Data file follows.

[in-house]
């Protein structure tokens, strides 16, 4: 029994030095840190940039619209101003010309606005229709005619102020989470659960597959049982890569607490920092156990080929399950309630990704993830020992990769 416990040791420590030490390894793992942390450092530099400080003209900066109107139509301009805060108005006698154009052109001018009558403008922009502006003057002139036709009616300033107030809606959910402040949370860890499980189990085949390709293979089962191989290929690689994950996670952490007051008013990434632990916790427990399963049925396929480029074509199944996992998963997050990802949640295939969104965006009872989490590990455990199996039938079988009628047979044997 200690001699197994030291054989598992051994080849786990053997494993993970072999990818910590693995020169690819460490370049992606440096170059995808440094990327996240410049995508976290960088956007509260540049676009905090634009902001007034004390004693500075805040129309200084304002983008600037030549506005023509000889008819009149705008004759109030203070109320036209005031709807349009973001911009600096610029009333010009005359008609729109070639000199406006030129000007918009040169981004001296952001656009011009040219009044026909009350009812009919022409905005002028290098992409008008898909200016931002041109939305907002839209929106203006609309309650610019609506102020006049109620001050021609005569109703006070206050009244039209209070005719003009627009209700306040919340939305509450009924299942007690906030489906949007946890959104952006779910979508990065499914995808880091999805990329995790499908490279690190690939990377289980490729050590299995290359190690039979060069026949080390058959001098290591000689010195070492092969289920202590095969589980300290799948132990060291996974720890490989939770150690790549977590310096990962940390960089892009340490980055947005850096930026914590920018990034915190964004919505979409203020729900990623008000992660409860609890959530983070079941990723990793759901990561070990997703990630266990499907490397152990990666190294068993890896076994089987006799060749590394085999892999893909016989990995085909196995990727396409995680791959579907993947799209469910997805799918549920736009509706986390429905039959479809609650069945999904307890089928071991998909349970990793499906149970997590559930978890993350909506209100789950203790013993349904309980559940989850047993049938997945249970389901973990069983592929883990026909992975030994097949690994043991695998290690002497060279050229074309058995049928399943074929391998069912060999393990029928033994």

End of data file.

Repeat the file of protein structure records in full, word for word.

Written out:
[in-house]
């Protein structure tokens, strides 16, 4: 029994030095840190940039619209101003010309606005229709005619102020989470659960597959049982890569607490920092156990080929399950309630990704993830020992990769 416990040791420590030490390894793992942390450092530099400080003209900066109107139509301009805060108005006698154009052109001018009558403008922009502006003057002139036709009616300033107030809606959910402040949370860890499980189990085949390709293979089962191989290929690689994950996670952490007051008013990434632990916790427990399963049925396929480029074509199944996992998963997050990802949640295939969104965006009872989490590990455990199996039938079988009628047979044997 200690001699197994030291054989598992051994080849786990053997494993993970072999990818910590693995020169690819460490370049992606440096170059995808440094990327996240410049995508976290960088956007509260540049676009905090634009902001007034004390004693500075805040129309200084304002983008600037030549506005023509000889008819009149705008004759109030203070109320036209005031709807349009973001911009600096610029009333010009005359008609729109070639000199406006030129000007918009040169981004001296952001656009011009040219009044026909009350009812009919022409905005002028290098992409008008898909200016931002041109939305907002839209929106203006609309309650610019609506102020006049109620001050021609005569109703006070206050009244039209209070005719003009627009209700306040919340939305509450009924299942007690906030489906949007946890959104952006779910979508990065499914995808880091999805990329995790499908490279690190690939990377289980490729050590299995290359190690039979060069026949080390058959001098290591000689010195070492092969289920202590095969589980300290799948132990060291996974720890490989939770150690790549977590310096990962940390960089892009340490980055947005850096930026914590920018990034915190964004919505979409203020729900990623008000992660409860609890959530983070079941990723990793759901990561070990997703990630266990499907490397152990990666190294068993890896076994089987006799060749590394085999892999893909016989990995085909196995990727396409995680791959579907993947799209469910997805799918549920736009509706986390429905039959479809609650069945999904307890089928071991998909349970990793499906149970997590559930978890993350909506209100789950203790013993349904309980559940989850047993049938997945249970389901973990069983592929883990026909992975030994097949690994043991695998290690002497060279050229074309058995049928399943074929391998069912060999393990029928033994």